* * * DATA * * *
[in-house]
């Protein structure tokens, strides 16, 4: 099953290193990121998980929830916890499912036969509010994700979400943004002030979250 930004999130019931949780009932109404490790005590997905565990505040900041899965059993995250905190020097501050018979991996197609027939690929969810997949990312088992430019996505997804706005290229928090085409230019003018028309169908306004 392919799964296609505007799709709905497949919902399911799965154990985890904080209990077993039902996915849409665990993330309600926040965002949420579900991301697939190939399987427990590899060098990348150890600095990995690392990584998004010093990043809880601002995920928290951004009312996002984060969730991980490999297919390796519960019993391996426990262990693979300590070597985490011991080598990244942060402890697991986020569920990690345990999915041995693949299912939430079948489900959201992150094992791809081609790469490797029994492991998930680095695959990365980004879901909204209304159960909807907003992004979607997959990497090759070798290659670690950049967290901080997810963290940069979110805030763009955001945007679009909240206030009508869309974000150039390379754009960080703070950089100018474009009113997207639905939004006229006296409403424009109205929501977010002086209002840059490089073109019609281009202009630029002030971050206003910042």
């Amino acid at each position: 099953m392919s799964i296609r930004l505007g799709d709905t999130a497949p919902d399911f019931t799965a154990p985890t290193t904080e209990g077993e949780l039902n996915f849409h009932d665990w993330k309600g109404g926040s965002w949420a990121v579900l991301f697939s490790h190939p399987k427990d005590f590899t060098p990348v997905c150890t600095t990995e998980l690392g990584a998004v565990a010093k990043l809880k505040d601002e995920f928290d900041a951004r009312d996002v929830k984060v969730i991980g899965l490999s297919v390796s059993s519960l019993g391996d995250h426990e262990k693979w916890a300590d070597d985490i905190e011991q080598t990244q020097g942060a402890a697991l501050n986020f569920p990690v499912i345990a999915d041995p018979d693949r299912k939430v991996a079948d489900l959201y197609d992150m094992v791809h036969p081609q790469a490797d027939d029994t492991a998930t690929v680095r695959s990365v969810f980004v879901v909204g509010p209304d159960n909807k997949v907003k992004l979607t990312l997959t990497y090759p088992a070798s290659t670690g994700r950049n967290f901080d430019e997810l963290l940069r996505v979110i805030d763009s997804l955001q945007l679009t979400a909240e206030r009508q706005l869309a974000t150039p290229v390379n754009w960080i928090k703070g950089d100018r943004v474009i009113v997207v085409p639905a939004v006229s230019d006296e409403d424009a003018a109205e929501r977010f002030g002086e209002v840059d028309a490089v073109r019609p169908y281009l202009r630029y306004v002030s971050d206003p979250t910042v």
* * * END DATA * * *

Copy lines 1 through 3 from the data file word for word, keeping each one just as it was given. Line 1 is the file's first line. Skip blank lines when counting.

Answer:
[in-house]
């Protein structure tokens, strides 16, 4: 099953290193990121998980929830916890499912036969509010994700979400943004002030979250 930004999130019931949780009932109404490790005590997905565990505040900041899965059993995250905190020097501050018979991996197609027939690929969810997949990312088992430019996505997804706005290229928090085409230019003018028309169908306004 392919799964296609505007799709709905497949919902399911799965154990985890904080209990077993039902996915849409665990993330309600926040965002949420579900991301697939190939399987427990590899060098990348150890600095990995690392990584998004010093990043809880601002995920928290951004009312996002984060969730991980490999297919390796519960019993391996426990262990693979300590070597985490011991080598990244942060402890697991986020569920990690345990999915041995693949299912939430079948489900959201992150094992791809081609790469490797029994492991998930680095695959990365980004879901909204209304159960909807907003992004979607997959990497090759070798290659670690950049967290901080997810963290940069979110805030763009955001945007679009909240206030009508869309974000150039390379754009960080703070950089100018474009009113997207639905939004006229006296409403424009109205929501977010002086209002840059490089073109019609281009202009630029002030971050206003910042």
């Amino acid at each position: 099953m392919s799964i296609r930004l505007g799709d709905t999130a497949p919902d399911f019931t799965a154990p985890t290193t904080e209990g077993e949780l039902n996915f849409h009932d665990w993330k309600g109404g926040s965002w949420a990121v579900l991301f697939s490790h190939p399987k427990d005590f590899t060098p990348v997905c150890t600095t990995e998980l690392g990584a998004v565990a010093k990043l809880k505040d601002e995920f928290d900041a951004r009312d996002v929830k984060v969730i991980g899965l490999s297919v390796s059993s519960l019993g391996d995250h426990e262990k693979w916890a300590d070597d985490i905190e011991q080598t990244q020097g942060a402890a697991l501050n986020f569920p990690v499912i345990a999915d041995p018979d693949r299912k939430v991996a079948d489900l959201y197609d992150m094992v791809h036969p081609q790469a490797d027939d029994t492991a998930t690929v680095r695959s990365v969810f980004v879901v909204g509010p209304d159960n909807k997949v907003k992004l979607t990312l997959t990497y090759p088992a070798s290659t670690g994700r950049n967290f901080d430019e997810l963290l940069r996505v979110i805030d763009s997804l955001q945007l679009t979400a909240e206030r009508q706005l869309a974000t150039p290229v390379n754009w960080i928090k703070g950089d100018r943004v474009i009113v997207v085409p639905a939004v006229s230019d006296e409403d424009a003018a109205e929501r977010f002030g002086e209002v840059d028309a490089v073109r019609p169908y281009l202009r630029y306004v002030s971050d206003p979250t910042v």